A long-serving Bay of Plenty surgeon who missed out on a retirement payment and took his boss to court has won nearly 40 days' worth of pay.

Dr Timothy Mathews worked for the Bay of Plenty District Health Board as an ear, nose and throat surgeon for 26 years. When he retired at the end of 2013, he was looking forward to a gratuity to reflect his long service. However, he did not receive this.

In an Employment Court of New Zealand judgment, the DHB stated that because Mathews continued to work afterwards in a private practice, he should have been regarded as having resigned rather than retired. This would have meant he had no entitlement to a retirement payment of any kind.

In April 1987, Mathews emigrated from South Africa to work at the Rotorua Hospital as a part-time ear, nose and throat surgeon and also began a private practice to make up his hours to full-time.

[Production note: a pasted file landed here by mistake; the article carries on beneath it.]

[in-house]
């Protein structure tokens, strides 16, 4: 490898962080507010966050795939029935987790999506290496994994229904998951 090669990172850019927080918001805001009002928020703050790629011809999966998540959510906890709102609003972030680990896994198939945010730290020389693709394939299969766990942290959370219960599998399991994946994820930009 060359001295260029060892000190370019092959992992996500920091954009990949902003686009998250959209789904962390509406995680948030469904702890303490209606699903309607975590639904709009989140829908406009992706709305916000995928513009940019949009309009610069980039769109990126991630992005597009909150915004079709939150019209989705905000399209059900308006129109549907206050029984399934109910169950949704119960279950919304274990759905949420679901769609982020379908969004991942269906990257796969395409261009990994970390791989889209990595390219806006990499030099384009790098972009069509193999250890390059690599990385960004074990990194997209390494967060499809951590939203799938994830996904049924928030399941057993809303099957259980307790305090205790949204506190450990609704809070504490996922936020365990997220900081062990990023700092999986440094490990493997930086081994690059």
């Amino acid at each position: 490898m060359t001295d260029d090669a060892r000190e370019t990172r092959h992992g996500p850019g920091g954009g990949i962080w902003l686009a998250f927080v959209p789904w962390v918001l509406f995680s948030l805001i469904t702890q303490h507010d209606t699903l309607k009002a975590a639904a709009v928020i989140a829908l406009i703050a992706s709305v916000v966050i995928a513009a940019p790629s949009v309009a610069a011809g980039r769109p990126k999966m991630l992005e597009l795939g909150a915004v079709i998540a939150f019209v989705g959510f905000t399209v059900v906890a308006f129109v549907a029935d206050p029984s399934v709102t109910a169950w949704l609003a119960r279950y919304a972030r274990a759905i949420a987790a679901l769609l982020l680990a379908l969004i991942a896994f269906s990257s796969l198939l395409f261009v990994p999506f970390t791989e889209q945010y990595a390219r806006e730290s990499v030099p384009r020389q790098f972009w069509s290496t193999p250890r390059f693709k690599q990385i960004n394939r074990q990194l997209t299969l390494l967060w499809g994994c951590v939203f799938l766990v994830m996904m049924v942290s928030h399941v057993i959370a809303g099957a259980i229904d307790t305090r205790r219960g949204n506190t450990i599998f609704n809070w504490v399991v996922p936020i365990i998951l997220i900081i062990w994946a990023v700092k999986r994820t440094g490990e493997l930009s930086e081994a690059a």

At the time, Rotorua Hospital was part of the Waikato Hospital Board but this changed from July 1, 1989, the Rotorua, Tauranga and Whakatane Hospitals were constituted as the Bay of Plenty Area Health Board.

In November 2013, Mathews wrote to the DHB, giving notice of his retirement and asking for a copy of the DHB's gratuity policy, believing he was entitled to a gratuity payment on retirement.

In January 2014, the DHB chief executive confirmed an ex gratia payment of $2000 would be paid in recognition of Mathews' service and contribution. But it was stated that such payments were the exception rather than the rule.

Despite this, the employment court found the DHB still treated Mathews' departure as a retirement so it should have paid the gratuity as part of this.

In the ruling, Judge B A Corkill found Mathews did retire from the DHB and should be paid, in accordance to his agreement at the time, a total of 39.2 days' pay.